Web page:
Collaborative self-management strategies for patients with respiratory disease

B. Make, Rodriguez, Dunne, Mathews, Kacmarek, Hoffman, Hill, Celli, Stoller, J. R. Bach, Gilmartin, Pierson

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32 Scopus citations


The effectiveness of collaborative self-management of respiratory disorders has been most clearly demonstrated in asthma. In both adults and children with severe asthma requiring emergency care and hospitalizations, collaborative self-management can decrease not only the need for emergency care and hospitalization but also time lost from work and school, thereby increasing the patients' ability to be full and active participants in the community. Collaborative self-management is best provided in a comprehensive program that includes ready access to healthcare professionals, education, behavioral therapy, and peak-flow monitoring. The relative value of each of these components and the value of single components applied simultaneously is unclear. In some studies, asthma symptoms and medication adherence have also improved following implementation of collaborative self-management. The available data indicate that collaborative self-management should be considered as a potential therapeutic adjunct in the management of every patient with asthma and should be routinely employed with patients who have severe disease as defined by emergency room use and hospitalizations. Additional investigations should be conducted in patients with other respiratory diseases to define the role of collaborative self-management. Nonetheless, state-of-the-art medical care and the nature of the patient- physician relationship in the 1990s dictates that collaborative self- management be routinely employed in the optimal outpatient management of any individual who is interested in participating in his or her own healthcare. However, individualization of the practitioner-patient relationship is necessary. Not all patients desire to play an active role in their illness and its management. The personality, attitudes, and desires of individuals in assisting in their own management must be assessed. Theory would suggest that patients who do not appear to have an interest in self-management may have low self-efficacy that may be increased by educational efforts. Improved self-efficacy and active participation in disease management may result in beneficial outcomes. It is clear that the physician-patient relationship has changed over the past decade. As patients have been empowered to act in their own best interests, the physician's role as an educator and facilitator has become more prominent than ever. Even if medical investigations had not demonstrated any beneficial effects of collaborative self-management, patients have the right to participate in decisions affecting their healthcare and are increasingly exercising that right. Respiratory care practitioners are in a unique position to enhance collaborative self- management. In the home environment, RCPs can foster smoking cessation and serve as a liaison between patients and physicians. Education and reinforcement of collaborative self-management should be a part of every home visit performed by respiratory care practitioners, particularly in patients using CPAP, oxygen, and mechanical ventilation. In 1993 it seems unnecessary to suggest that healthcare practitioners should, as a National Institutes of Health Workshop recommended in 1989, 'encourage education as a regular part of routine asthma care.' Our patients are far ahead of this simple recommendation and are demanding more of their healthcare practitioners. We need to be prepared to institute collaborative self-management in all patients with respiratory disease.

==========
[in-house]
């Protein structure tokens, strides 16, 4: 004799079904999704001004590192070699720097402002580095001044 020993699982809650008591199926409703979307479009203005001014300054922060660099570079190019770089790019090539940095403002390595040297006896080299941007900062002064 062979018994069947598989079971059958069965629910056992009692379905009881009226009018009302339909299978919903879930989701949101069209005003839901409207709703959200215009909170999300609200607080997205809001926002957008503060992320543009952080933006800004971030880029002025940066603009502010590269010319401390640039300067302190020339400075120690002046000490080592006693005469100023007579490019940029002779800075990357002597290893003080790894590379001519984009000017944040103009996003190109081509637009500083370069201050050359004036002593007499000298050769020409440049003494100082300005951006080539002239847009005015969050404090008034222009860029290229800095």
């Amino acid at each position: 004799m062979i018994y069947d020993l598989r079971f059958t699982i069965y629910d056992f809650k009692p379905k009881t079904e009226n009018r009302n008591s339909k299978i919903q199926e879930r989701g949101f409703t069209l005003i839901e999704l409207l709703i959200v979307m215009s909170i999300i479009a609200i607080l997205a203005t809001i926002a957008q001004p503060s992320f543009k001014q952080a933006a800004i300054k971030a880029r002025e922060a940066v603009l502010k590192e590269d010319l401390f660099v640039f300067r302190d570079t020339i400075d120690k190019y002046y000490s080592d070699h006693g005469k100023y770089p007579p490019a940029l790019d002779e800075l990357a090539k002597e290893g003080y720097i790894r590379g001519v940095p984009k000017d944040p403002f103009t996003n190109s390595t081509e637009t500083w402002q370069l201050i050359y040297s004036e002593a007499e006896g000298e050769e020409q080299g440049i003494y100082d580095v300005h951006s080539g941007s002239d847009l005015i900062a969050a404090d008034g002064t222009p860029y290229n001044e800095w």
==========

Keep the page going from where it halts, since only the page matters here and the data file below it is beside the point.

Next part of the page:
Original languageEnglish (US)
Pages (from-to)566-583
Number of pages18
JournalRespiratory care
Issue number5
StatePublished - 1994
Externally publishedYes

All Science Journal Classification (ASJC) codes

  • Pulmonary and Respiratory Medicine
  • Critical Care and Intensive Care Medicine


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